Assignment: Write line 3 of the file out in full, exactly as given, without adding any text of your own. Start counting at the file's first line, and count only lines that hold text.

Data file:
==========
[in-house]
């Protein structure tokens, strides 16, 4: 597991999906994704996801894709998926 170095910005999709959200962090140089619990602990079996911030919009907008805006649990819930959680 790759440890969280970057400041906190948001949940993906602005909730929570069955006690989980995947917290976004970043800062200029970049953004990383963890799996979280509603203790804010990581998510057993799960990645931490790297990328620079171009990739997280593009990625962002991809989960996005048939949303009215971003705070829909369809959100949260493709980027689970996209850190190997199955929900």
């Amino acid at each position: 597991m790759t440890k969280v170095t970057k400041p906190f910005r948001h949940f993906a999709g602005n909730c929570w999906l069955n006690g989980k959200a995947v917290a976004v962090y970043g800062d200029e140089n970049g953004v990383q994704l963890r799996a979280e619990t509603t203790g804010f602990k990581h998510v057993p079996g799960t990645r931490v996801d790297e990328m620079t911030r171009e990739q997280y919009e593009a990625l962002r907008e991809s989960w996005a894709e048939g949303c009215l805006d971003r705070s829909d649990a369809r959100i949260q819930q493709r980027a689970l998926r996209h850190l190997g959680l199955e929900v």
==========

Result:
């Amino acid at each position: 597991m790759t440890k969280v170095t970057k400041p906190f910005r948001h949940f993906a999709g602005n909730c929570w999906l069955n006690g989980k959200a995947v917290a976004v962090y970043g800062d200029e140089n970049g953004v990383q994704l963890r799996a979280e619990t509603t203790g804010f602990k990581h998510v057993p079996g799960t990645r931490v996801d790297e990328m620079t911030r171009e990739q997280y919009e593009a990625l962002r907008e991809s989960w996005a894709e048939g949303c009215l805006d971003r705070s829909d649990a369809r959100i949260q819930q493709r980027a689970l998926r996209h850190l190997g959680l199955e929900v």